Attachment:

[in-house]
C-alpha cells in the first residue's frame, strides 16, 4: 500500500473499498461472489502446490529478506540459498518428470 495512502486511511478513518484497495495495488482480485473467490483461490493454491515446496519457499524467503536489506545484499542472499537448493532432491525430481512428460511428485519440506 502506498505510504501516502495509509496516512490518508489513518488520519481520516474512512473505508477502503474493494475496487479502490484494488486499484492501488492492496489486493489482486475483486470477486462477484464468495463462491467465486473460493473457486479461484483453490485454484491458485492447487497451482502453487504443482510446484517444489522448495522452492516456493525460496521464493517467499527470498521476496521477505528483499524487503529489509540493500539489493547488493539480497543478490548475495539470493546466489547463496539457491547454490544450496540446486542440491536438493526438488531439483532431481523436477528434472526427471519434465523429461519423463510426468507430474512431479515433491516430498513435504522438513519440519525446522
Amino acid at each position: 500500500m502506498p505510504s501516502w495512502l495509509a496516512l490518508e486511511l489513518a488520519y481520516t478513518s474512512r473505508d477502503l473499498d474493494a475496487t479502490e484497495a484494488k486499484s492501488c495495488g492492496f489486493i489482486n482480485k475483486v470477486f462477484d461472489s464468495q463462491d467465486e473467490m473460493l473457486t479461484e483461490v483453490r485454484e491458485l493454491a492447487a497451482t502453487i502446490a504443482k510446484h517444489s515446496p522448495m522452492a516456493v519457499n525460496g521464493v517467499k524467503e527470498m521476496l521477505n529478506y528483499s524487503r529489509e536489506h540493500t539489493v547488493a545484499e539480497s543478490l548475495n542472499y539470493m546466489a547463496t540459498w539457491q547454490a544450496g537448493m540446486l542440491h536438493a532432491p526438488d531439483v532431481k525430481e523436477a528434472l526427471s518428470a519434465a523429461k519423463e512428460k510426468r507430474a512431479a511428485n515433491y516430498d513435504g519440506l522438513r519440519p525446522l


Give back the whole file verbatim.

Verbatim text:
[in-house]
C-alpha cells in the first residue's frame, strides 16, 4: 500500500473499498461472489502446490529478506540459498518428470 495512502486511511478513518484497495495495488482480485473467490483461490493454491515446496519457499524467503536489506545484499542472499537448493532432491525430481512428460511428485519440506 502506498505510504501516502495509509496516512490518508489513518488520519481520516474512512473505508477502503474493494475496487479502490484494488486499484492501488492492496489486493489482486475483486470477486462477484464468495463462491467465486473460493473457486479461484483453490485454484491458485492447487497451482502453487504443482510446484517444489522448495522452492516456493525460496521464493517467499527470498521476496521477505528483499524487503529489509540493500539489493547488493539480497543478490548475495539470493546466489547463496539457491547454490544450496540446486542440491536438493526438488531439483532431481523436477528434472526427471519434465523429461519423463510426468507430474512431479515433491516430498513435504522438513519440519525446522
Amino acid at each position: 500500500m502506498p505510504s501516502w495512502l495509509a496516512l490518508e486511511l489513518a488520519y481520516t478513518s474512512r473505508d477502503l473499498d474493494a475496487t479502490e484497495a484494488k486499484s492501488c495495488g492492496f489486493i489482486n482480485k475483486v470477486f462477484d461472489s464468495q463462491d467465486e473467490m473460493l473457486t479461484e483461490v483453490r485454484e491458485l493454491a492447487a497451482t502453487i502446490a504443482k510446484h517444489s515446496p522448495m522452492a516456493v519457499n525460496g521464493v517467499k524467503e527470498m521476496l521477505n529478506y528483499s524487503r529489509e536489506h540493500t539489493v547488493a545484499e539480497s543478490l548475495n542472499y539470493m546466489a547463496t540459498w539457491q547454490a544450496g537448493m540446486l542440491h536438493a532432491p526438488d531439483v532431481k525430481e523436477a528434472l526427471s518428470a519434465a523429461k519423463e512428460k510426468r507430474a512431479a511428485n515433491y516430498d513435504g519440506l522438513r519440519p525446522l